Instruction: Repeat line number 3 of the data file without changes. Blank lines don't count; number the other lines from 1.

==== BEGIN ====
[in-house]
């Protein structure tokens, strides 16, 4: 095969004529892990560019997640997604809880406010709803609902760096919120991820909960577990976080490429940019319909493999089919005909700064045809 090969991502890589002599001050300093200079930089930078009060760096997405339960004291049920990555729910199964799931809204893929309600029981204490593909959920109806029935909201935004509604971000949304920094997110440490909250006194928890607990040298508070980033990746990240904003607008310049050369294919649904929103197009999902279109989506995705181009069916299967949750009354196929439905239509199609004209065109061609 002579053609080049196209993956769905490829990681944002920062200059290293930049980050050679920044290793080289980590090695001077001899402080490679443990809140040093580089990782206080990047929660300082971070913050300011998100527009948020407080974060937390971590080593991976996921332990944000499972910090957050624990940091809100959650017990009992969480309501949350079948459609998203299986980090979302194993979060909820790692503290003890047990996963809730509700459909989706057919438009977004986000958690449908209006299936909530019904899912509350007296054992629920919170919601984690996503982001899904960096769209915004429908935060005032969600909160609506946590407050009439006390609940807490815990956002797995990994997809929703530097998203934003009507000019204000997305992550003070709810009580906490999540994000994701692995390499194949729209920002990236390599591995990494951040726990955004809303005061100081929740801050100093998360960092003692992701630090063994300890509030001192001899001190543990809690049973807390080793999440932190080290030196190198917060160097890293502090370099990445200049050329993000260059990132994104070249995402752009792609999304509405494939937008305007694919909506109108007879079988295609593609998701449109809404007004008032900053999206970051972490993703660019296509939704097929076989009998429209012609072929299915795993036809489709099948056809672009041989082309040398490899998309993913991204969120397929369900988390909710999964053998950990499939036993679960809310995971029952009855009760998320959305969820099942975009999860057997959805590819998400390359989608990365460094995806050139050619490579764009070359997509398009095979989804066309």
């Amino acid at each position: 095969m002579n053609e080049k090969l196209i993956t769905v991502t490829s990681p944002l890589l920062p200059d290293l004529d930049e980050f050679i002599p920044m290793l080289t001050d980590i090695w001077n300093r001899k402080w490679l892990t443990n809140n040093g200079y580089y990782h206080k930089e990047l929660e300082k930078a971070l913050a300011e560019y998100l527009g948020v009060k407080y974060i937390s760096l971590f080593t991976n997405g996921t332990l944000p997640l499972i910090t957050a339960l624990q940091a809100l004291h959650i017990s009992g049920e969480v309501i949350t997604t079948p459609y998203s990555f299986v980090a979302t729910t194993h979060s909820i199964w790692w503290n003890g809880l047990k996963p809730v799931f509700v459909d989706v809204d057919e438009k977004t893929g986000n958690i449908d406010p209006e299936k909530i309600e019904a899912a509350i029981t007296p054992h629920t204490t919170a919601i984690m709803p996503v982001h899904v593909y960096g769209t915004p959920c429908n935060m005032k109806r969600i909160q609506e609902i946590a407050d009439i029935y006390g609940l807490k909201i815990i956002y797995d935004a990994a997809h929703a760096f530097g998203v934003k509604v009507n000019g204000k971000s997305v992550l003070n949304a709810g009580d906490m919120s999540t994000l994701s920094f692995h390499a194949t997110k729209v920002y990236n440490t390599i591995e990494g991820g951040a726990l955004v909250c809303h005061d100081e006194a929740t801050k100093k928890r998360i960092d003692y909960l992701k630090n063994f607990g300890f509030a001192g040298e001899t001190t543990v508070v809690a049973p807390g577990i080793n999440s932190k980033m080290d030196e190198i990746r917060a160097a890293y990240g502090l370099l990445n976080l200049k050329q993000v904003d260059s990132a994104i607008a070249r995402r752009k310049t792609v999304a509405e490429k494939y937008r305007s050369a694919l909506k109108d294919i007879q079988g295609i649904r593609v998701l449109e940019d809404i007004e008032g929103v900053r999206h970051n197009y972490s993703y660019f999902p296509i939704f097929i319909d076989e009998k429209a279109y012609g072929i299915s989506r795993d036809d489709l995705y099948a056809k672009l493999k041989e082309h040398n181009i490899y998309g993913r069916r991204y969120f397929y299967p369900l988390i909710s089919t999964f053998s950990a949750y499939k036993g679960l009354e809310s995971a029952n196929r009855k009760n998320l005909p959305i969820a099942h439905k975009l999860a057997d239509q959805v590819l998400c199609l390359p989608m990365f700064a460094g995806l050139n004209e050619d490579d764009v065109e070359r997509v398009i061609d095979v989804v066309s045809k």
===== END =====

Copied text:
């Amino acid at each position: 095969m002579n053609e080049k090969l196209i993956t769905v991502t490829s990681p944002l890589l920062p200059d290293l004529d930049e980050f050679i002599p920044m290793l080289t001050d980590i090695w001077n300093r001899k402080w490679l892990t443990n809140n040093g200079y580089y990782h206080k930089e990047l929660e300082k930078a971070l913050a300011e560019y998100l527009g948020v009060k407080y974060i937390s760096l971590f080593t991976n997405g996921t332990l944000p997640l499972i910090t957050a339960l624990q940091a809100l004291h959650i017990s009992g049920e969480v309501i949350t997604t079948p459609y998203s990555f299986v980090a979302t729910t194993h979060s909820i199964w790692w503290n003890g809880l047990k996963p809730v799931f509700v459909d989706v809204d057919e438009k977004t893929g986000n958690i449908d406010p209006e299936k909530i309600e019904a899912a509350i029981t007296p054992h629920t204490t919170a919601i984690m709803p996503v982001h899904v593909y960096g769209t915004p959920c429908n935060m005032k109806r969600i909160q609506e609902i946590a407050d009439i029935y006390g609940l807490k909201i815990i956002y797995d935004a990994a997809h929703a760096f530097g998203v934003k509604v009507n000019g204000k971000s997305v992550l003070n949304a709810g009580d906490m919120s999540t994000l994701s920094f692995h390499a194949t997110k729209v920002y990236n440490t390599i591995e990494g991820g951040a726990l955004v909250c809303h005061d100081e006194a929740t801050k100093k928890r998360i960092d003692y909960l992701k630090n063994f607990g300890f509030a001192g040298e001899t001190t543990v508070v809690a049973p807390g577990i080793n999440s932190k980033m080290d030196e190198i990746r917060a160097a890293y990240g502090l370099l990445n976080l200049k050329q993000v904003d260059s990132a994104i607008a070249r995402r752009k310049t792609v999304a509405e490429k494939y937008r305007s050369a694919l909506k109108d294919i007879q079988g295609i649904r593609v998701l449109e940019d809404i007004e008032g929103v900053r999206h970051n197009y972490s993703y660019f999902p296509i939704f097929i319909d076989e009998k429209a279109y012609g072929i299915s989506r795993d036809d489709l995705y099948a056809k672009l493999k041989e082309h040398n181009i490899y998309g993913r069916r991204y969120f397929y299967p369900l988390i909710s089919t999964f053998s950990a949750y499939k036993g679960l009354e809310s995971a029952n196929r009855k009760n998320l005909p959305i969820a099942h439905k975009l999860a057997d239509q959805v590819l998400c199609l390359p989608m990365f700064a460094g995806l050139n004209e050619d490579d764009v065109e070359r997509v398009i061609d095979v989804v066309s045809k």